If the available data do not comprise numerical values for sky cover but only verbal descriptions of sky condition, clouds etc., and if solar radiation data are missing, you will need to create a numerical estimate for sky cover. In the case of METAR data, - although not very accurate - a reasonable method seems to set sky cover values according to CAVOK=0, SKC=0, CLR=0, FEW=1.5/8, SCT=3.5/8, BKN=6/8, OVC=1.0 in each sky layer and to assign overall sky cover fraction to the maximum from all reported layers. (cf. a paper by James Tobin, J.W. Nielsen-Gammon, Texas A&M University, 2010)

Another complication may arise, if your weather data refer to e.g. 3 time steps per hour, but not regularly. (some hours with two measurements, some with three). In this case I have observed that the weather converter crashes, if you have specified 2 time steps per hour (without having checked that the weather data really conform to this). For preparation of data for the weather converter in this case you will need to extract a selection of the data that strictly conforms to the 2-time-step/hour rhythm. This also is best done by writing a script which automates the task.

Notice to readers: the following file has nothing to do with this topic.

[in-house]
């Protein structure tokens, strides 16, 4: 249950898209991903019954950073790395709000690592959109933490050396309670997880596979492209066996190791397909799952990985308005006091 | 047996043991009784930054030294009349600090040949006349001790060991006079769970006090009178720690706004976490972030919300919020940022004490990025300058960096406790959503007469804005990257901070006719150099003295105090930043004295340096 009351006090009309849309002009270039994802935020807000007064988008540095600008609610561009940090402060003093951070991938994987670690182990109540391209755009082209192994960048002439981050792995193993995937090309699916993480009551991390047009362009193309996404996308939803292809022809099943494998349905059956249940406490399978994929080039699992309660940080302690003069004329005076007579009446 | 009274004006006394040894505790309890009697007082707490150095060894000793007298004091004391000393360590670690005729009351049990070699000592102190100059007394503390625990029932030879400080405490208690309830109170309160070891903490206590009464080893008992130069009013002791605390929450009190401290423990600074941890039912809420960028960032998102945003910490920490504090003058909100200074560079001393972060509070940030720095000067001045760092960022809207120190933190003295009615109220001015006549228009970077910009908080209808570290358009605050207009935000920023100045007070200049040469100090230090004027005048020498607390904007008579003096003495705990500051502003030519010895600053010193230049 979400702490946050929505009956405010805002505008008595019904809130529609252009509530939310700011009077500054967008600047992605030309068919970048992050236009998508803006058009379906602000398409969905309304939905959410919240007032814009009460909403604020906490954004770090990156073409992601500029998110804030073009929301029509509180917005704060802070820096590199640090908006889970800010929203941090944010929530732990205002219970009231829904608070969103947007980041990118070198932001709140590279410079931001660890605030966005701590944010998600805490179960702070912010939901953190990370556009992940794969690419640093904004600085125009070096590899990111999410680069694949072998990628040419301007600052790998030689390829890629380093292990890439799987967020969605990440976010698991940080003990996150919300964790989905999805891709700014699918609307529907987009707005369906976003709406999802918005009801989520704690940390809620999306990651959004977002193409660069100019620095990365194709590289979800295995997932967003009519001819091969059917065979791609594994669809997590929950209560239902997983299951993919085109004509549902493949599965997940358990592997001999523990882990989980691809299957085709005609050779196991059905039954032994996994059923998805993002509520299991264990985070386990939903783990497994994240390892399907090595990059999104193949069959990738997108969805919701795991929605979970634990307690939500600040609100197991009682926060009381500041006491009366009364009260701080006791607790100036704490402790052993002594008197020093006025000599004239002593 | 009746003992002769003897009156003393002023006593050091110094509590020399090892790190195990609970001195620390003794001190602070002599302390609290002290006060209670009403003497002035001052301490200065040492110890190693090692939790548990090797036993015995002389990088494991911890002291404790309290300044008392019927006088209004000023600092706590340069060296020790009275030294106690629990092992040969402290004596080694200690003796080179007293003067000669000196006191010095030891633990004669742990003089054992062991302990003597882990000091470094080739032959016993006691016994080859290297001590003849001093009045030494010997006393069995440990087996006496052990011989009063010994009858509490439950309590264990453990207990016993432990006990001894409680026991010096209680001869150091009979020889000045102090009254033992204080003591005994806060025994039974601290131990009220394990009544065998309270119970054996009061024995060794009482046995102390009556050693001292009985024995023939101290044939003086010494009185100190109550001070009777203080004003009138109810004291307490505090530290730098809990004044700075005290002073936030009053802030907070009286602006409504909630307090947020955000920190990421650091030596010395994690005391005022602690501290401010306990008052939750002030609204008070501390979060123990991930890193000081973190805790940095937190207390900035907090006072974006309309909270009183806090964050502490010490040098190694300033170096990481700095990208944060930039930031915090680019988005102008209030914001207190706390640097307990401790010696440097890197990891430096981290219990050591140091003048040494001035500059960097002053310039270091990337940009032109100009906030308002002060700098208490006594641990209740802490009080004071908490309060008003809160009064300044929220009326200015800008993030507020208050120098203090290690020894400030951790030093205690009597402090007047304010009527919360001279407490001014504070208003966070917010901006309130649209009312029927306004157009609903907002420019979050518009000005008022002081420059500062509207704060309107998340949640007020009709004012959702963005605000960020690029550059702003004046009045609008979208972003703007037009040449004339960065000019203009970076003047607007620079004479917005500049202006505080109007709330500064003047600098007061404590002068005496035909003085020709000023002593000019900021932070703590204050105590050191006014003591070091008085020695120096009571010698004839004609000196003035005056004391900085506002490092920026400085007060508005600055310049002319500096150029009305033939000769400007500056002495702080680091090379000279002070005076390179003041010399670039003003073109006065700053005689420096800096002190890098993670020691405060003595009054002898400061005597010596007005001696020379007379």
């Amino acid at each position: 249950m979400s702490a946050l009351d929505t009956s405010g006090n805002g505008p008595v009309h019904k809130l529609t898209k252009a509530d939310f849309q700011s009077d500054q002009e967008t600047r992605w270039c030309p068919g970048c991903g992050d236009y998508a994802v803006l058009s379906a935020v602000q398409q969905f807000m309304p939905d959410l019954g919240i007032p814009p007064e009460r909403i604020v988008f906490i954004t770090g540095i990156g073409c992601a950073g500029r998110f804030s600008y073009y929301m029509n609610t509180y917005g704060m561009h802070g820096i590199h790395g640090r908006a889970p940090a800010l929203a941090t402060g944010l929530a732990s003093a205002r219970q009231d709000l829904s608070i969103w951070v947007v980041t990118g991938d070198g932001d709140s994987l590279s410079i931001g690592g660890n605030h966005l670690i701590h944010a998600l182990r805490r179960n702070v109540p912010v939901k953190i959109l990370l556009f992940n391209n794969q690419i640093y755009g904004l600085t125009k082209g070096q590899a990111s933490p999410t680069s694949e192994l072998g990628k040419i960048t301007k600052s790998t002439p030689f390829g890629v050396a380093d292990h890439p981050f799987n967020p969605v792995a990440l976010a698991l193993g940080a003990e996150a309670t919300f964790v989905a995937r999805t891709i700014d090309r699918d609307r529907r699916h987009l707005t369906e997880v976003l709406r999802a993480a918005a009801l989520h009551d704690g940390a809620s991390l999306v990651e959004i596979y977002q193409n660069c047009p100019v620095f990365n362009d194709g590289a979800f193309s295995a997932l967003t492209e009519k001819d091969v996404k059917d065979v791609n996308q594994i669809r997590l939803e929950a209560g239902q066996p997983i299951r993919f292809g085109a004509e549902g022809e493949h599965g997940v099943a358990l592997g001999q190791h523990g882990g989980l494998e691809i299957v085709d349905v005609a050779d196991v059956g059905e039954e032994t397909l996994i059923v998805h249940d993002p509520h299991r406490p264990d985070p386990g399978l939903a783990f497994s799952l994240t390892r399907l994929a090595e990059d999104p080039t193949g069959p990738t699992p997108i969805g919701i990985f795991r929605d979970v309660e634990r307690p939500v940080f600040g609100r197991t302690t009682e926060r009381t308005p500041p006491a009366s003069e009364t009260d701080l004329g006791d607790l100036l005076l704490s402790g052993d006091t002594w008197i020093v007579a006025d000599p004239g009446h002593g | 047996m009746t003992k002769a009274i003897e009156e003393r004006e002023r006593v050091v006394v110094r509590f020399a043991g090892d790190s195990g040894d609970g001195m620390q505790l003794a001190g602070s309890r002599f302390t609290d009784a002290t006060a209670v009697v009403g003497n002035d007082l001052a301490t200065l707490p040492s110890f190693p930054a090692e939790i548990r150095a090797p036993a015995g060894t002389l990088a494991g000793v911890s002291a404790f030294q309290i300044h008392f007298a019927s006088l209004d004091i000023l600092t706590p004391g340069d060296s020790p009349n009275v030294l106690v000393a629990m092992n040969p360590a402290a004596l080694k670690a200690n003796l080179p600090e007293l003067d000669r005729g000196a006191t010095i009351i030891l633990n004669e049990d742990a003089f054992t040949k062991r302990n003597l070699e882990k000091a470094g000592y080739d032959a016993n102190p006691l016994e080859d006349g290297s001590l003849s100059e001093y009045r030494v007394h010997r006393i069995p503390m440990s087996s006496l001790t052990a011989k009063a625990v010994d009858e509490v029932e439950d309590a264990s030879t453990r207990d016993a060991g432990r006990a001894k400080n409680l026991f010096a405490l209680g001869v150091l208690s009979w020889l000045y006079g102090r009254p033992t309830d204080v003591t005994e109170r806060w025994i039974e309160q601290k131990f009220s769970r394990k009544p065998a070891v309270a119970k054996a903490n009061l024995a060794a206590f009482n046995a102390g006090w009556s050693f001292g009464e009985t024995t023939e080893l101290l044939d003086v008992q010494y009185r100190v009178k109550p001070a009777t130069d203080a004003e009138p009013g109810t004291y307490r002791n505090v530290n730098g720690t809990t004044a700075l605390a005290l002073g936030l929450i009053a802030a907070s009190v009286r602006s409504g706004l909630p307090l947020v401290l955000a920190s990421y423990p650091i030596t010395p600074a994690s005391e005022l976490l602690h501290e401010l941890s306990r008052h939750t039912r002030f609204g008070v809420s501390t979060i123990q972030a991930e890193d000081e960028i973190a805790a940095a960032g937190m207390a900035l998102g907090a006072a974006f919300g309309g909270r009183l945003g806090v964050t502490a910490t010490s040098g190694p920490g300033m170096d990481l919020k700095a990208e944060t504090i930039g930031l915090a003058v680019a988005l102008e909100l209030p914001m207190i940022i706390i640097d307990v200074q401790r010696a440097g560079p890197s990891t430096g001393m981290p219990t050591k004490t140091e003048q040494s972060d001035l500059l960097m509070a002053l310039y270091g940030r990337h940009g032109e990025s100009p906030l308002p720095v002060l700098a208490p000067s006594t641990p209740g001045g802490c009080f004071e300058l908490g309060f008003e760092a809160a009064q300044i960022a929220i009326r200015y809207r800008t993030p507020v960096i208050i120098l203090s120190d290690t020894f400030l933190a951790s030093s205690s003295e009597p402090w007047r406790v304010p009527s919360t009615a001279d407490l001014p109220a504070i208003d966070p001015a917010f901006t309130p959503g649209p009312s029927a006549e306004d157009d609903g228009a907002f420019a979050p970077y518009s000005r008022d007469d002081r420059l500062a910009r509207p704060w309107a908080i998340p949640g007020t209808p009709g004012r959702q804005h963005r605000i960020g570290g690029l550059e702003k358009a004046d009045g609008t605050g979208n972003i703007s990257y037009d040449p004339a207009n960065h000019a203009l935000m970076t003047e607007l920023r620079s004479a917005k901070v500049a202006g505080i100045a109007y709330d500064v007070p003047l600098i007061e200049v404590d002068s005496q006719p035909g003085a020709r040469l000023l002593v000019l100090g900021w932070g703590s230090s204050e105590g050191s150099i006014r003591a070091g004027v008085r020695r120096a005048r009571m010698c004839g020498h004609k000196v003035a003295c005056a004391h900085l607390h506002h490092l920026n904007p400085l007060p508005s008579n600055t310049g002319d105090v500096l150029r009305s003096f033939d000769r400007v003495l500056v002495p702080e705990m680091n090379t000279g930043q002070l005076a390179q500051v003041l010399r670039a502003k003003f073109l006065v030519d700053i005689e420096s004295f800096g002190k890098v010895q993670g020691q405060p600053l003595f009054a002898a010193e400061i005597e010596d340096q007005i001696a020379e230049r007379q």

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1

answered 2015-02-18 15:46:16 -0500

@Amanda. See this thread. Does this answer your question?

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Comments

Unfortunately, it does not. That's where I got the idea to do epw --> csv --> epw, but the csv --> epw step doesn't seem to be working for us if we edit the csv at all. Thanks!

Amanda gravatar imageAmanda ( 2015-02-18 16:38:37 -0500 )edit

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Asked: 2015-02-18 12:58:58 -0500

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Last updated: Mar 05 '15